Wednesday, 15 April 2020 11:19

Gordon looks to future

Written by Marshall Thomas

HELENSBURGH'S reigning Paralympic champion Gordon Reid has hailed the support of the LTA as he and fellow players on the GB Wheelchair Tennis World Class Performance Programme focus on future goals during the coronavirus lockdown.

Looking towards the rescheduled Tokyo Paralympics in August 2021, the 28-year-old world no.5 said: “The LTA have been great in providing us with equipment and support so we can continue training at home for as long as we need to.

"I’ve been sent a set of rollers and have my tennis chair set up on those so I can do my cardio. And then there’s a pull-up bar and FK Pro suspension cable kit, so I can do quite a lot of exercises on that too.

“Between Alex Cockram, our LTA strength and conditioning coach, and Claire McDonald, my own personal strength and conditioning adviser for the last 12 years, they have devised me a programme and I’m getting a lot of great support.

“The best thing, I’m finding, is the rollers. I realise it’s not a cheap bit of equipment to get and it’s something not a lot of people have access to. It gives me chance to work on pushing technique and strength and power.”

Crowned Britain’s first ever Paralympic men’s singles gold medallist in Rio, as well as silver medallist in the men’s doubles alongside Alfie Hewett, Gordon enjoyed the best season of his career four years ago, including his first Grand Slam singles titles at the Australian Open and Wimbledon.

With Wimbledon and the LTA’s British Open Wheelchair Tennis Championships, also originally scheduled for July, now among the cancelled tournaments, he is able to maintain a healthy sense of perspective.

“As British players it’s great when Wimbledon and the British Open come around," he said. "When your favourite event gets cancelled it’s obviously bad news, but it’s not such a big deal compared to what this virus is doing to people, their health and their family members.

"You have to look at it from the bigger perspective and realise that it’s not a big thing to miss a few events when it’s about saving lives.”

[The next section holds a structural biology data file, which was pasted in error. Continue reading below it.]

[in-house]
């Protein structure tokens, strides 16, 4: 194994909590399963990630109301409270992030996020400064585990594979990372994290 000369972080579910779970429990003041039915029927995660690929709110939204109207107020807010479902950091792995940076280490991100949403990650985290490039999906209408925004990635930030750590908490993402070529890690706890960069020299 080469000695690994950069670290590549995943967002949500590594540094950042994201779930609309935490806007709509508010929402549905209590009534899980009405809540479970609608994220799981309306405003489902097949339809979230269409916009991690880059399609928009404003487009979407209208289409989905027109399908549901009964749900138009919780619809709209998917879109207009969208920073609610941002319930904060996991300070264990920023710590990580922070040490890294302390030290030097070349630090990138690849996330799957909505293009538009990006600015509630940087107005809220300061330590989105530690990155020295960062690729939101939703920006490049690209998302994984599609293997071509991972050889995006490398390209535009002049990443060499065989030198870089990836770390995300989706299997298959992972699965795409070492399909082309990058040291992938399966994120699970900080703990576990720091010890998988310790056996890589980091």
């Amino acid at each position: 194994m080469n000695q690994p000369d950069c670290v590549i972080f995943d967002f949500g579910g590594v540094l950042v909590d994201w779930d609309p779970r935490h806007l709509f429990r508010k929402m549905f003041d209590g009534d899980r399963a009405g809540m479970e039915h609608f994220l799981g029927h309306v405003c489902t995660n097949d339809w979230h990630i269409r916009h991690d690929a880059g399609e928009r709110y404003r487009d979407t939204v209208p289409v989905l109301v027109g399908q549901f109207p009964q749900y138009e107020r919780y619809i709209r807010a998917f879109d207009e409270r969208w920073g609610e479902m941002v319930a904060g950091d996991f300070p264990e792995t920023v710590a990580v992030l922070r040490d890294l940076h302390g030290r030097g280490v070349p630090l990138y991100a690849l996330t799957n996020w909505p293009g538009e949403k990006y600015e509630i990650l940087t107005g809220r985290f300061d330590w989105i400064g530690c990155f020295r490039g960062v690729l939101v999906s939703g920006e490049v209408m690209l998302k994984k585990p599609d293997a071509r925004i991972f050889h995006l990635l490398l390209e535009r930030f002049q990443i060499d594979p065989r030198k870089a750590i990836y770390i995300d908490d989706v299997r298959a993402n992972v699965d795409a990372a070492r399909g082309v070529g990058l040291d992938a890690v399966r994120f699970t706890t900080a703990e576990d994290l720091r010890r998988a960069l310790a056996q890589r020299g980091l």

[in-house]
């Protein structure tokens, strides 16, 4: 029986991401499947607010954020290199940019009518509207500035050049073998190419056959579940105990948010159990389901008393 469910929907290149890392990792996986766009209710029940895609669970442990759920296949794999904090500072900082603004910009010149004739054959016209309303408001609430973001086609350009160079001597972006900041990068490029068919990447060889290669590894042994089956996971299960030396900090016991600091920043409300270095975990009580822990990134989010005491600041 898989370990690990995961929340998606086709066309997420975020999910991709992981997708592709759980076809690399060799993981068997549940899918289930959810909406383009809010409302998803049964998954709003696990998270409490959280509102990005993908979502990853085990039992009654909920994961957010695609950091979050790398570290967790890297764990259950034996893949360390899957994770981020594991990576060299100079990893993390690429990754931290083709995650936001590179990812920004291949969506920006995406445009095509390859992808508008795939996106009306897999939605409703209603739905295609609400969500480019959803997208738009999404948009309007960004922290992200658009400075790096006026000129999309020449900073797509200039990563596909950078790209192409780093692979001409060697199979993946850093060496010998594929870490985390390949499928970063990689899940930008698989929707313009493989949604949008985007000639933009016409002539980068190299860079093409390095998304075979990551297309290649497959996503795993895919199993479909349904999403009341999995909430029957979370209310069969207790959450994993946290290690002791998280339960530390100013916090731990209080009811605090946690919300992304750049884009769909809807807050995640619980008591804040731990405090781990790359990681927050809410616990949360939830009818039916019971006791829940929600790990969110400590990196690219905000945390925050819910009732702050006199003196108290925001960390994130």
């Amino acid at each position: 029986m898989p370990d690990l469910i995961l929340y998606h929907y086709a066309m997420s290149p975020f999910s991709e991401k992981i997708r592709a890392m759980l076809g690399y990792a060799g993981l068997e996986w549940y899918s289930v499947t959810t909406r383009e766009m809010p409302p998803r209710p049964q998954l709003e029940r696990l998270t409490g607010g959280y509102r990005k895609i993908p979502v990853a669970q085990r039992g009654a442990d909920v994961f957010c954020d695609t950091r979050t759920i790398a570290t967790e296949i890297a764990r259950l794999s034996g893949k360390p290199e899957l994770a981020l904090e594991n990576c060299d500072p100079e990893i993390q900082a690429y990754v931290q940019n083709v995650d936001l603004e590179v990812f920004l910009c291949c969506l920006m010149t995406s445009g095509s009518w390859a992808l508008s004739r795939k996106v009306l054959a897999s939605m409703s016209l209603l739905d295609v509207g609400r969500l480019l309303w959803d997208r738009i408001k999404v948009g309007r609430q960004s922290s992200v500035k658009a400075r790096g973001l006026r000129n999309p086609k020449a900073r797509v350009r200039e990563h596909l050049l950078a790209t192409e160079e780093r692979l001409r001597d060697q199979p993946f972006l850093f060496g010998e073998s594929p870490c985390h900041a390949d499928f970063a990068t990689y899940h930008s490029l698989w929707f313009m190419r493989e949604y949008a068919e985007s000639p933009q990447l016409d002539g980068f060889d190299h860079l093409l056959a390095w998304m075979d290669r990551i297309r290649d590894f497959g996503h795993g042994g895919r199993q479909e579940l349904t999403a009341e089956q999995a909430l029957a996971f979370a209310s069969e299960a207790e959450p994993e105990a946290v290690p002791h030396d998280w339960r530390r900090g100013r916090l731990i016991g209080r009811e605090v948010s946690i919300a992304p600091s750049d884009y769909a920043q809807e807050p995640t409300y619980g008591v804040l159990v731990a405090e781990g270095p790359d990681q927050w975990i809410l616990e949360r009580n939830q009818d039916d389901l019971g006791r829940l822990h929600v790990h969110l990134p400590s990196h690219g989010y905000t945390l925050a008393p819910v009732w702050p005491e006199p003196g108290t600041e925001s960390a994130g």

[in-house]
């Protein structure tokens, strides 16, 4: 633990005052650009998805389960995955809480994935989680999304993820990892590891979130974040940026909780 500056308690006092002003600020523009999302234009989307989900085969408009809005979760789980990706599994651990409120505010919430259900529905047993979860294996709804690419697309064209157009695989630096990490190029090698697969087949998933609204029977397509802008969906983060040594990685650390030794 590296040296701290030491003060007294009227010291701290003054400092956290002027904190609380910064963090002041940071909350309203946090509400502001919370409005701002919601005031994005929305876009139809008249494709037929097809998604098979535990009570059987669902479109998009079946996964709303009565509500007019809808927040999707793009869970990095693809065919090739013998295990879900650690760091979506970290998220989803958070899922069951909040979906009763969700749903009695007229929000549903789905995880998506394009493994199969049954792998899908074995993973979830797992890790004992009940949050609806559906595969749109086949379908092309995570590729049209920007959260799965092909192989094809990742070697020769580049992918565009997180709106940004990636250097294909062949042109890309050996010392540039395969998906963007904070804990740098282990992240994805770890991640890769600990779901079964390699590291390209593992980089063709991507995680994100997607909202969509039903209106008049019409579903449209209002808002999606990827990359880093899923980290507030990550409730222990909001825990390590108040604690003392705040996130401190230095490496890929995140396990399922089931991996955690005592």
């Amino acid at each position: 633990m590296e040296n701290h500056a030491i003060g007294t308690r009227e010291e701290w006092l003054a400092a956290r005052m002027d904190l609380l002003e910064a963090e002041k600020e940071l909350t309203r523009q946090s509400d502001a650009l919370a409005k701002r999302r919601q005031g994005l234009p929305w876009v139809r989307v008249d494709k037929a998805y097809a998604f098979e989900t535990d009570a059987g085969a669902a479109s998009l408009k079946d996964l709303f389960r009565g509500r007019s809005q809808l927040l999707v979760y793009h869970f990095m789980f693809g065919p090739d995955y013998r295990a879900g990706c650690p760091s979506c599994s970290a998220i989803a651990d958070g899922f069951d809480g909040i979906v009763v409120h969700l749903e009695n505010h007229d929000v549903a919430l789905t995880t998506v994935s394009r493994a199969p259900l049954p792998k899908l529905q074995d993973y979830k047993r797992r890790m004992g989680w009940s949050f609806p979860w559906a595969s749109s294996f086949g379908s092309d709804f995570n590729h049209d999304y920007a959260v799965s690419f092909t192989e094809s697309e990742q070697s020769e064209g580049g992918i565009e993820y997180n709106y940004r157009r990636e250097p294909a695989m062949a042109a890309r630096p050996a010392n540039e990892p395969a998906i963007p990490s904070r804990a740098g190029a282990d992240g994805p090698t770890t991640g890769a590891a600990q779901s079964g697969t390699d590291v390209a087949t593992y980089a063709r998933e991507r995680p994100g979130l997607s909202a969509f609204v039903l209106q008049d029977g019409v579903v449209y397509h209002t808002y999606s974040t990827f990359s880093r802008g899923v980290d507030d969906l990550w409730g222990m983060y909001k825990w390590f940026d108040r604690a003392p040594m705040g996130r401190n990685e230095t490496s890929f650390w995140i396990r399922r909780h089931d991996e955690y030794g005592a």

Gordon says he has much to be grateful to the NHS for, having acquired the neurological condition transverse myelitis shortly before his 13th birthday.

In the immediate aftermath of the sudden onset of the condition, his friend Gary Peak was a constant at his side, and he was also courtside when Gordon claimed his first Grand Slam singles crown in Melbourne in January 2016.

He said: “Gary’s my flat mate now and he’s also a personal trainer, so that’s great to have someone in that sphere supporting me, too.

"Obviously, the NHS played a big part in my life in my early teens and I’ve got a lot to be grateful to them for, too. My brother Stephen, who’s back home with my parents in Helensburgh, is also a physio for the NHS, so it puts things in perspective.”

With the new 500 days to go landmark for the Tokyo Paralympics, it gives him a focus after the suspension of a season that had started with four successive doubles titles, including his latest Grand Slam title alongside Hewett at the Australian Open. He also reached the men’s singles final at Melbourne Park in January.

He said: It gives me a bit more time to prepare for Tokyo. I felt like I was coming back into some good form and was on an upwards trajectory, but this gives me a bit longer to get a bit higher in the rankings and to peak at the right time.”

Currently, Roland Garros has rescheduled dates for September. Should the event go ahead, it would give Gordon and Alfie, the three-time Wimbledon and US Open champions, the opportunity to try to complete a career Grand Slam of mens doubles titles together. But for now, when not training for future goals, he is adding some more useful skills to his locker.

He added: "I’ve started doing a bit more yoga, which is something I’ve dabbled with in the past, but I can do that a bit more consistently at the moment. I’m also doing some more cooking and trying out some new recipes, so that’s quite fun.”


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